Misinformation caused me to miss out on years of exploration on the Kettle Crest. Well-intentioned people told me the trails were too dry, had too little shade, and were not that interesting. After I finally went to check it out, I felt I had to make up for lost time.
I started small, and at different times of the year: a hike to Columbia Mountain in summer; a snowshoe outing to Sherman Peak in winter. Later I branched out, exploring the numerous feeder trails up to Kettle Crest #13, a National Recreation Trail and a portion of the Pacific Northwest Trail, learning how to connect the trails to form long loops.
Then I started to make my routes bigger. I realized that the trail south from Sherman Pass to the White Mountain trailhead, when taken as an out and back, resulted in the same distance as a marathon. As a next logical step, I tagged along with a group of friends to hike the entire 43-mile length of the Kettle Crest in a single day, a feat I’ve since repeated a total of four times.
Sometimes I don’t understand the full depth of my own motivations, and I’m certain that the Crest as a multi-day backpack trip would be even more fulfilling than a one day assault. However, sometimes I only have enough time to devote a day to the Crest, and I can think of no better way to experience it all than to hike from one end to the other, soaking it all in. Call me a binge hiker.
Sunrise is spectacular along White Mountain and Barnaby Buttes, where snags from the 1988 White Mountain fire cast eerie shadows alongside giant larch survivors and new growth of lodge pole pines. It works equally well at sunset if hiking the trail in the reverse direction.
Crossing beneath Bald Mountain, I’ve consumed so many huckleberries I feared I might make myself sick. Since no one was there to witness it, I had a five minute conversation with a pika on the edge of Snow Peak, where the rocky slopes provide excellent habitat for this most adorable of mountain dwellers.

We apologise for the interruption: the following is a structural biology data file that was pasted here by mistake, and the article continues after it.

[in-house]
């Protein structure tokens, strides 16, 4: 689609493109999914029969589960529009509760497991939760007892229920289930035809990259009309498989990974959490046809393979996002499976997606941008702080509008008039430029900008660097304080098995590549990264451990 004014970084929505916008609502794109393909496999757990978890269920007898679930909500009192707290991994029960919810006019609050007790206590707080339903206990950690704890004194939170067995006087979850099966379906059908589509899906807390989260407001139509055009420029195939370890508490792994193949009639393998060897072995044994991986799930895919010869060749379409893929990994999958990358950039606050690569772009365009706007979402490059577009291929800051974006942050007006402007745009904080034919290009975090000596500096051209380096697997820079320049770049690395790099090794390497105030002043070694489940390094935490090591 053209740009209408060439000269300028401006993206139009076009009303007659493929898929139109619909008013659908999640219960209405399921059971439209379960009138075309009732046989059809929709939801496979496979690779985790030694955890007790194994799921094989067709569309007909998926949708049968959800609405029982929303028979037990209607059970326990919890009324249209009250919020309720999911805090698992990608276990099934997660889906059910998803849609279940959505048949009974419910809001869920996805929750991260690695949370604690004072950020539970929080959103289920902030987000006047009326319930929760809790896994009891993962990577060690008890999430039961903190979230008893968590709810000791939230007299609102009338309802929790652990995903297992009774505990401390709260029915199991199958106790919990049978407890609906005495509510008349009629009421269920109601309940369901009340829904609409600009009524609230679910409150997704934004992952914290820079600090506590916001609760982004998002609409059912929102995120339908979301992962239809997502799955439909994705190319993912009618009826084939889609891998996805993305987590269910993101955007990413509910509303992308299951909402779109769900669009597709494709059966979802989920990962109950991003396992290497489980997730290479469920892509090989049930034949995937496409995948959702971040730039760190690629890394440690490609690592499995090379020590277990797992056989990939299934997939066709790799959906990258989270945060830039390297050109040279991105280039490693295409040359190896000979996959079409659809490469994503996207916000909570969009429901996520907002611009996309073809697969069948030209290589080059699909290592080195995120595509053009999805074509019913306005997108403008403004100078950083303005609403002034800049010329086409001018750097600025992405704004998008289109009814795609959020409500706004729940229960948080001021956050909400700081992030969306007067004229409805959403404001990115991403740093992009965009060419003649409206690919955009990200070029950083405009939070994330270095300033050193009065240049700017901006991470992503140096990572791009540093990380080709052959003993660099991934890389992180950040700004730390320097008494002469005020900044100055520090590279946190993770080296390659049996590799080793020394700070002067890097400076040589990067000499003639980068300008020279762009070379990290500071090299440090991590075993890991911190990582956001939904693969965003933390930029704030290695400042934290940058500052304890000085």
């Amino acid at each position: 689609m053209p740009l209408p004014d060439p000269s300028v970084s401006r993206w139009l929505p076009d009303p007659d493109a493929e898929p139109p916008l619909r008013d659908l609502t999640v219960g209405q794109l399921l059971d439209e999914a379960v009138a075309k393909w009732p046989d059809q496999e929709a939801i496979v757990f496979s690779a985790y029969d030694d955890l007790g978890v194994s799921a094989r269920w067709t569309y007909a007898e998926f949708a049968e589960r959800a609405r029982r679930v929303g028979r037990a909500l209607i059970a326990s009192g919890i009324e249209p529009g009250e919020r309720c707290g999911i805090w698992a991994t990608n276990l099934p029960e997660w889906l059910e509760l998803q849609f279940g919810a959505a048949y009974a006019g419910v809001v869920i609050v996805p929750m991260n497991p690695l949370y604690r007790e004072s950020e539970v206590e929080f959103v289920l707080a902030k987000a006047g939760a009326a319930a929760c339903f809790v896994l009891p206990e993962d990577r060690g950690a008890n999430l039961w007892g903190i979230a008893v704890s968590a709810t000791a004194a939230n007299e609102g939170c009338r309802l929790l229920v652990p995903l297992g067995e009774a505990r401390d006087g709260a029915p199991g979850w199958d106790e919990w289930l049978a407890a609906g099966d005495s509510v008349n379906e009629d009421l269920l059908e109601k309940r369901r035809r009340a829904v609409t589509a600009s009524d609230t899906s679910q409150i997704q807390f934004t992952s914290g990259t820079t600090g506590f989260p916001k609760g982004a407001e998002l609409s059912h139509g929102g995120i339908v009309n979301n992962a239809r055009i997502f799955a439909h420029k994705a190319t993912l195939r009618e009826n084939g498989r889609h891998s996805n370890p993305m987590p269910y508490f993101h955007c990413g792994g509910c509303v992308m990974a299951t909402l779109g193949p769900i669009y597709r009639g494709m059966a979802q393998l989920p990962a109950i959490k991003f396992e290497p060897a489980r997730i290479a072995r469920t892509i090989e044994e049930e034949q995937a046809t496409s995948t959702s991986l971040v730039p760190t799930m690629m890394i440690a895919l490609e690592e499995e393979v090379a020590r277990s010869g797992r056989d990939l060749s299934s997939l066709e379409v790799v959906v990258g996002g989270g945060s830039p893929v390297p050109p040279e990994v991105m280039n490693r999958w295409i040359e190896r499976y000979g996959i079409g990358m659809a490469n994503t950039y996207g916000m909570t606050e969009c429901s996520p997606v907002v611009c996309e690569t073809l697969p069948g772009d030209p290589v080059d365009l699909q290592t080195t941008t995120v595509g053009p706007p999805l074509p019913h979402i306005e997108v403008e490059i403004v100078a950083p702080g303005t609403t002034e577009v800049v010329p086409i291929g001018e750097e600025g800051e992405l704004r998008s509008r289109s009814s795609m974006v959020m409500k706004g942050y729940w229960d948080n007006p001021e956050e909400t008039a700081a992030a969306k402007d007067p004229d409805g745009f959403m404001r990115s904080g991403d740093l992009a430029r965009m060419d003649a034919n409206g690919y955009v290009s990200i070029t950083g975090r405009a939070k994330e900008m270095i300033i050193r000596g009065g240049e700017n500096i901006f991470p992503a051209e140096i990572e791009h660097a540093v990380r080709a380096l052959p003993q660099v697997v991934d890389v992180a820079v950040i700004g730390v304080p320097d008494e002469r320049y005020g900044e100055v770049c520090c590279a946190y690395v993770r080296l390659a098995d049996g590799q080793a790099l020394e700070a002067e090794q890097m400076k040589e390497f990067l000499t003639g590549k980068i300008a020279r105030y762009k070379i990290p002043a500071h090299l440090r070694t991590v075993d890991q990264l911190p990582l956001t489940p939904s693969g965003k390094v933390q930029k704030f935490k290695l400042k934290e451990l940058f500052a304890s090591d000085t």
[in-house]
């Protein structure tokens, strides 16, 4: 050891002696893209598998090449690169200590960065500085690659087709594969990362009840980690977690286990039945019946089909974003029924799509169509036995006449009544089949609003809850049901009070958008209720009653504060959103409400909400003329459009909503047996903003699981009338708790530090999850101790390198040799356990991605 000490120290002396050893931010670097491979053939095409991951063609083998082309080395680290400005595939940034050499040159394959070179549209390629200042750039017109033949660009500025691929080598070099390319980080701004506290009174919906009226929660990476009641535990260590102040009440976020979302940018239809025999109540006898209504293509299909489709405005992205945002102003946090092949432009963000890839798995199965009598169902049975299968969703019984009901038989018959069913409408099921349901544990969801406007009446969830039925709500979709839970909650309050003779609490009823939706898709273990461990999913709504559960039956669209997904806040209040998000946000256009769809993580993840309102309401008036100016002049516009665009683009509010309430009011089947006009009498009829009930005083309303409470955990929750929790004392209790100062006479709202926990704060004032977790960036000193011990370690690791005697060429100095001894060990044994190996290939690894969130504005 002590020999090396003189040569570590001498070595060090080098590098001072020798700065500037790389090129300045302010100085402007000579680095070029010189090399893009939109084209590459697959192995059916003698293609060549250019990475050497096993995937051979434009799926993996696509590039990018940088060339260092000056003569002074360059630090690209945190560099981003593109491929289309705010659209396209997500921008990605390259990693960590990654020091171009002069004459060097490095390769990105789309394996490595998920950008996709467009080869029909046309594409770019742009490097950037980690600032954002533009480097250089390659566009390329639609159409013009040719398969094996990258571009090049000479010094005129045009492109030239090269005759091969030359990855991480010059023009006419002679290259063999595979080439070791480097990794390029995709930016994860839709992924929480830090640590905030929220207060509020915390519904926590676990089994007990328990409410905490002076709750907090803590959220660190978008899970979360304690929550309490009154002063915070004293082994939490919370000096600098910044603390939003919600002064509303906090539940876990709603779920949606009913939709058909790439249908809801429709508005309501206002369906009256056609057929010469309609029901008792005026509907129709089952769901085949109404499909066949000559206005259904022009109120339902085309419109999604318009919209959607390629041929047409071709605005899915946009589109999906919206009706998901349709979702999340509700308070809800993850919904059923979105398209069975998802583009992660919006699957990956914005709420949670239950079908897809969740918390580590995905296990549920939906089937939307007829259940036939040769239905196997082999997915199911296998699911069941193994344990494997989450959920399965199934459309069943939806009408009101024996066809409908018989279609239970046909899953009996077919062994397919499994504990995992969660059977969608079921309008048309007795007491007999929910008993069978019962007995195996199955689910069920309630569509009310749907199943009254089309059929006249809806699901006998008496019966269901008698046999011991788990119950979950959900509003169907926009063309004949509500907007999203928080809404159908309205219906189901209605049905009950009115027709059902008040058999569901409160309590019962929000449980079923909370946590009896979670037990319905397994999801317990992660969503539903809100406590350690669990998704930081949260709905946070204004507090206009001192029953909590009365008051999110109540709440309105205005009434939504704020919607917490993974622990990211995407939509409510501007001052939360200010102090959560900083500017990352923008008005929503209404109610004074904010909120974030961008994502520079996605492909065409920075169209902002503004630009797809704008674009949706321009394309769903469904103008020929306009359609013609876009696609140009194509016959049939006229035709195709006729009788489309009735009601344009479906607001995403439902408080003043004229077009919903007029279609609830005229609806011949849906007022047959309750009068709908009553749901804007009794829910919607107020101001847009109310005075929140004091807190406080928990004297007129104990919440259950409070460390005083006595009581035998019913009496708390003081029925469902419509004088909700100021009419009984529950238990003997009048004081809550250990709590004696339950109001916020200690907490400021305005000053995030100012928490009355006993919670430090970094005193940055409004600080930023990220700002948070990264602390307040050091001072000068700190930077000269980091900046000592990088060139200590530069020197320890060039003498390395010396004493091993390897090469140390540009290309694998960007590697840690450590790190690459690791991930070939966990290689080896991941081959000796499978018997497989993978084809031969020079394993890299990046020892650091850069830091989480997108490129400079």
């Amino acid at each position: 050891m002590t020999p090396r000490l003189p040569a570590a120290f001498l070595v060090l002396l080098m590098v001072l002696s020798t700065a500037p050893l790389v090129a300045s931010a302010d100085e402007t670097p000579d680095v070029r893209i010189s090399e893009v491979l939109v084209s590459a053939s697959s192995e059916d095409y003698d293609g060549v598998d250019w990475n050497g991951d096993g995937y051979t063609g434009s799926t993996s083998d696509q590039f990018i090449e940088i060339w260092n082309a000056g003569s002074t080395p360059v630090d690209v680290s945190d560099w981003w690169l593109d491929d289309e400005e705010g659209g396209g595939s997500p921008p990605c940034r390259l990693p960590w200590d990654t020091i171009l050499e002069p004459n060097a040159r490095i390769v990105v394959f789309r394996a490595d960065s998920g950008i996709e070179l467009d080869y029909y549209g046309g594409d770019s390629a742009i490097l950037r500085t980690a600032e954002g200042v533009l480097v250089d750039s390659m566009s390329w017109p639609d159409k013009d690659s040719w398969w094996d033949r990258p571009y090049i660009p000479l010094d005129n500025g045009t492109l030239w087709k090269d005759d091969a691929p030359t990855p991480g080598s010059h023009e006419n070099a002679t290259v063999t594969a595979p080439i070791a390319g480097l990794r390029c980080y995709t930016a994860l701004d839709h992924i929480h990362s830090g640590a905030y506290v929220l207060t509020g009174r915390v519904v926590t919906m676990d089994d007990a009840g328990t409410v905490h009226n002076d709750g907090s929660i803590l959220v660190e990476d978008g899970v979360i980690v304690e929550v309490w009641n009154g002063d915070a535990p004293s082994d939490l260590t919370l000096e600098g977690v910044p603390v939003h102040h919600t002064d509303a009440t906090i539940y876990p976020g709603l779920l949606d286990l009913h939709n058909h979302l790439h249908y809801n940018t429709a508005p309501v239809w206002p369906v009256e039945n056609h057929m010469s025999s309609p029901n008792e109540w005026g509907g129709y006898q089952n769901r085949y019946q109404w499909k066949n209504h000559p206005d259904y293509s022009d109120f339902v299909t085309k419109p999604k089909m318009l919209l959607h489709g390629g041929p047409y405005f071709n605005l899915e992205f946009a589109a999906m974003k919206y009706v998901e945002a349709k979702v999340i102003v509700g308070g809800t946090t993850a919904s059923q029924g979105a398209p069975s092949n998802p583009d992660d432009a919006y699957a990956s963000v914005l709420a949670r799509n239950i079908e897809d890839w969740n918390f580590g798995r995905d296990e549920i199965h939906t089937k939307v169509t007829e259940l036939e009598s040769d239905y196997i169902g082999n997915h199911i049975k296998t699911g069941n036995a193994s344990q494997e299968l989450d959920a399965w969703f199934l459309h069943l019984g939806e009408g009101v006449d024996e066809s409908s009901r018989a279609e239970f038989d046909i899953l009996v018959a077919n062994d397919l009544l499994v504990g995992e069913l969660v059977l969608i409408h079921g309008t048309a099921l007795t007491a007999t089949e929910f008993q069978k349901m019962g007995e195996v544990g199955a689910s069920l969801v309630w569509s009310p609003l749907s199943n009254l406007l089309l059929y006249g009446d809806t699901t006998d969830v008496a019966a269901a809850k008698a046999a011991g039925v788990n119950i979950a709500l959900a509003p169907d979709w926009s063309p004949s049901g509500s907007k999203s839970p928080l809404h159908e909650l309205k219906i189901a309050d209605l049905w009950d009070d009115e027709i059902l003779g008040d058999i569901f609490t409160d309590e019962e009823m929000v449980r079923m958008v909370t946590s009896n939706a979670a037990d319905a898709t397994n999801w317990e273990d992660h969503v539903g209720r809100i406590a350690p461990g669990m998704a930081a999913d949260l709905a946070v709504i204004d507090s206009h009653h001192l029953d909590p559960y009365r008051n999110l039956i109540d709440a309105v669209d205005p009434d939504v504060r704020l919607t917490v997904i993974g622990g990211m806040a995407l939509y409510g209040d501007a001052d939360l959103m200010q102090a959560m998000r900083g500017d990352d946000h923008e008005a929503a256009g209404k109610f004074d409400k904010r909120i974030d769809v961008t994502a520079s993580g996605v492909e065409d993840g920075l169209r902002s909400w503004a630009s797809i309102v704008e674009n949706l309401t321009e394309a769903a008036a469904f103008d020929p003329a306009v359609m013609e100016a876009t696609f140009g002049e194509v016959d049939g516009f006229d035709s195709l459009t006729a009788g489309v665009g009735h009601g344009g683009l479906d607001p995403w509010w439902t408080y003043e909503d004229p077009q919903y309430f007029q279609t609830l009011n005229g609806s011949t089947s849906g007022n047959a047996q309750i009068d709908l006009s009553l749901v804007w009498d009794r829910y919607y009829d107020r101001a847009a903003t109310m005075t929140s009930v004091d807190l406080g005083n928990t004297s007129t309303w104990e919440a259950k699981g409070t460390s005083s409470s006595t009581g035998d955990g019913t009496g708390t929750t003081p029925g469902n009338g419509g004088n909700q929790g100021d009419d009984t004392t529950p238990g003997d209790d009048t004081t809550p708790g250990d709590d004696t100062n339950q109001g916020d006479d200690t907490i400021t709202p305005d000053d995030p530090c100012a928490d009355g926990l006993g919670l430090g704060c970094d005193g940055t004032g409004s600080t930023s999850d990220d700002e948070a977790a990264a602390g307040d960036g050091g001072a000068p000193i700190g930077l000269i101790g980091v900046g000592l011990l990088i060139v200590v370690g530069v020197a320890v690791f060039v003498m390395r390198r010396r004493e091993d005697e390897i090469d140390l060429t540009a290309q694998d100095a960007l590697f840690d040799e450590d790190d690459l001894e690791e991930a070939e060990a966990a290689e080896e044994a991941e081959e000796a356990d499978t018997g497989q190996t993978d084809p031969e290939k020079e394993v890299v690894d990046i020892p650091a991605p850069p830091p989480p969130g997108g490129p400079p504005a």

At Sherman Peak I have spooked young black bears out of the huckleberry patches. At Columbia and Jungle Hill I have actually run into a handful of other people over the years; it’s nice to know they’re out there enjoying it, too, but it always reminds me how much I savor the solitude the Crest provides. I’ve had weekends where I didn’t see another human once out of the parking lot.
The south side of Walpaloosie is the beautiful section, with big views into the distance and fragrant sage. North of Walpaloosie and around the edge of Scar reminds a hiker that even beautiful hikes have their rough edges, and if hiking south to north it is a doubly dark section since it approaches the major climb of Copper Butte. It’s easy to forget the pain of the climb when standing on Copper Buttes’ summit, the highest point on the Kettle Crest Trail.
North of Copper Butte is a bit of a question mark to me now, as the trail was profoundly affected during the Stickpin Fire of 2015 and closed for all of 2016. Midnight and Lambert mountain had been impacted by other blazes of the recent past. As of my last visit, just two days before the 2015 fire, they were among my favorite sections: open grassy slopes, gorgeous aspen groves, and stark skeleton trees from the old burn. It may take a few years, but it will no doubt return. From Mt. Leona to Profanity Peak I am bracing myself for the look of a freshly charred forest, but I’ve already hiked near Sentinel Butte this year. The trail was nothing like how it exists in my memory, but already the wildflowers were returning and there were a few untouched stands of trees. Out of the ashes, the lush greenery will return. If anyone says the Kettle Crest is too anything aside from beautiful, don’t trust them, and instead check it out for yourself. //
Holly Weiler is an avid hiker and trail advocate who works for Washington Trails Association and pens OTM’s “Hike of the Month” column. She wrote about Thunder Creek loop in July.